4 Different Types of Pine Lumber 4 Different Types of Pine Lumber

Pine lumber is cut from evergreen pine trees, which are found to be abundant all across the globe. This kind of lumber is considered softwood, but it is preferred in most construction projects and in making furniture or crafts. Compared to hardwood trees, pine trees grow faster so the supply for this kind of lumber can be easily replenished. Below are the main types of pine wood available in the United States.

1. Southern Yellow Pine

As the name implies, the cross section of the Southern Yellow Pine lumber has a bright yellow color. Even if pine wood is generally considered softwood, this particular variety of pine is a popular choice in construction projects because of its high density and strength. In fact, of all the pine woods available in the market, the Southern Yellow Pine has the highest load bearing capacity, which makes it ideal for making boats, flooring materials and other carpentry jobs.

The Southern Yellow Pine is also the least expensive of all the types of pine wood because it is very abundant and available in all sorts of commercial cuts. The three most popular pines that Southern Yellow Pine can be made from are the Shortleaf, Longleaf, and the Loblolly pine varieties. In order to bring out the best in this type of lumber, you must stick to dark red or brown stains or to weathered effects when applying the final finish.

2. White Pine

The White Pine is native to North America. It is also known as Eastern White Pine, Soft Pine or Northern White Pine. Most White Pine planks come from California, the Eastern and Northern states, or the regions surrounding the Great Lakes. This type of wood is soft and is not ideal for home or building construction. However, its color and softness make it ideal for carpentry, handicrafts, and furniture. Many craftsmen prefer White Pine over other wood types because it is resistant to swelling, shrinking, warping and splitting. Actually, this pine variety has the ability to retain its shape longer.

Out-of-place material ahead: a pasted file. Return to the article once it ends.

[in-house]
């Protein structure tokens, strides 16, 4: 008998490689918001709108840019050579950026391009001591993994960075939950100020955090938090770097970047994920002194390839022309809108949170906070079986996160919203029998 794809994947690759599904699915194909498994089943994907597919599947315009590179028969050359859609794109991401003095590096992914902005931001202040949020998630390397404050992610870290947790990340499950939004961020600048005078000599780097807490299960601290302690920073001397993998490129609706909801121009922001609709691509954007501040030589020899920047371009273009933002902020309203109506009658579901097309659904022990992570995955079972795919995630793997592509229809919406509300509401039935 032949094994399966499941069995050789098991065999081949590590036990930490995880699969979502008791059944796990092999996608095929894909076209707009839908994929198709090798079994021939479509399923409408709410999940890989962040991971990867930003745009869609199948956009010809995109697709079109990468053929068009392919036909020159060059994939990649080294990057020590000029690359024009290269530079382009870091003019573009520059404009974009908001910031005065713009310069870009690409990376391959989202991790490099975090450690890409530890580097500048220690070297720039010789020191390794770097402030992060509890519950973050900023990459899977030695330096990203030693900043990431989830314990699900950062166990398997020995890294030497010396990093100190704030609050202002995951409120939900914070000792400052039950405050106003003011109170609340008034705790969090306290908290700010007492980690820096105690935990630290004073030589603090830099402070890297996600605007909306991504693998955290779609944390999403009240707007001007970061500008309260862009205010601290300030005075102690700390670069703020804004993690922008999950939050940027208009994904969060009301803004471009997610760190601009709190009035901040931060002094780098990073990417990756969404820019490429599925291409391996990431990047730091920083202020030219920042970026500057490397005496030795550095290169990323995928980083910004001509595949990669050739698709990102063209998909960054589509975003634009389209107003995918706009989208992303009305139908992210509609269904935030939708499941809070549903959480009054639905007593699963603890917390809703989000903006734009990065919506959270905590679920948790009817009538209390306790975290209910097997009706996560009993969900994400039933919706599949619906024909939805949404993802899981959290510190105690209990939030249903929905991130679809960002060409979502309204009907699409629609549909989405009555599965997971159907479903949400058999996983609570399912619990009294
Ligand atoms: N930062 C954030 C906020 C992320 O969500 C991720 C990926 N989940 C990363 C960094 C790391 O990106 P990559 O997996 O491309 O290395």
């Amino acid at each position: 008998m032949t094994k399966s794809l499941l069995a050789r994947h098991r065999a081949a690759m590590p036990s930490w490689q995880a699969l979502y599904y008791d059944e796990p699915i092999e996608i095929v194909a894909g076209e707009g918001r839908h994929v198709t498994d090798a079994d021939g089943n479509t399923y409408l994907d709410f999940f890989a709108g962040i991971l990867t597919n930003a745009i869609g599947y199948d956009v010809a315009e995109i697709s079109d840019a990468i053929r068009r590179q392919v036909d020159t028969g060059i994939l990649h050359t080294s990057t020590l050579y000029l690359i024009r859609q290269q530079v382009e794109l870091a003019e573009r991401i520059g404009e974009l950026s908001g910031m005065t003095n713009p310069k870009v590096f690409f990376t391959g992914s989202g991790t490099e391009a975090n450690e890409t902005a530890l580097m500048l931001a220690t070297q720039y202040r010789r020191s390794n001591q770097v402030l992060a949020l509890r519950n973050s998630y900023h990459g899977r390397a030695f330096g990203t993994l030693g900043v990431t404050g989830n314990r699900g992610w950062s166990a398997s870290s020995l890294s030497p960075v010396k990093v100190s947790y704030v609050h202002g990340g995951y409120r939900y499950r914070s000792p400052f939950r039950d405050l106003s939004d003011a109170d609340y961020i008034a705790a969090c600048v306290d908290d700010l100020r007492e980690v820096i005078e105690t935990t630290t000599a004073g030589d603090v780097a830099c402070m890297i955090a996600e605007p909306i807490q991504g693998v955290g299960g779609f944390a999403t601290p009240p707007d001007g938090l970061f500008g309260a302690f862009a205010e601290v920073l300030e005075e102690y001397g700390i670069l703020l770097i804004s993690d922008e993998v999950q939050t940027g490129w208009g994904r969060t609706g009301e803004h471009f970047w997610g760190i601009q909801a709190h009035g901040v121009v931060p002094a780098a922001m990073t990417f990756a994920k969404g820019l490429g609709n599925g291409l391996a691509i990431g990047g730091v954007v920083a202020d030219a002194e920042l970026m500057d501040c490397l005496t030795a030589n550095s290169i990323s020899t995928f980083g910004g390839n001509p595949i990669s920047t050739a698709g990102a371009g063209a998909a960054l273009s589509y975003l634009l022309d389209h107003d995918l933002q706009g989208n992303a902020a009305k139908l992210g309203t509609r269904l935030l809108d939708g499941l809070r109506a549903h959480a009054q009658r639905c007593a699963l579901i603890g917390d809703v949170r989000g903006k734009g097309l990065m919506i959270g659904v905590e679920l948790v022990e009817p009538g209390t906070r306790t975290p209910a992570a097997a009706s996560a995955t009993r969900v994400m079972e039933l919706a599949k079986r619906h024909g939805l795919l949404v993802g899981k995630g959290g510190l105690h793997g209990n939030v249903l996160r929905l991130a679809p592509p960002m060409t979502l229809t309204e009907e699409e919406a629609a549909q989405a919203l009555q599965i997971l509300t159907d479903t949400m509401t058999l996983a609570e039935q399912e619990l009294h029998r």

3. Blue Pine

The only difference between a Blue Pine and a Southern Yellow Pine is the color. The Blue Pine has a bluish, brownish or grayish stain on its grains because of the dark fungus living on it. You will not have any problems with this type of wood when it comes to strength because it has a high load bearing capacity. However, finding the right finish can be difficult because some parts of the wood may retain the dark bluish color even after the staining process.

4. Deal Pine

Deal Pine planks are imported from Europe, particularly from Poland, Sweden, Norway and Russia. This type of wood can also be sourced in commercial quantities from Northern Asia. It is available in red and yellow varieties. The distinguishing factor of Deal Pine is the knotty lines along the grains, which make it ideal for use in paneling and wooden doors. This wood type can also be used to make furniture and home interior structures. In the US, some White Pine planks are washed with ammonia and sanded to appear yellow and have the knotty patterns unique to Deal Pine lumber.

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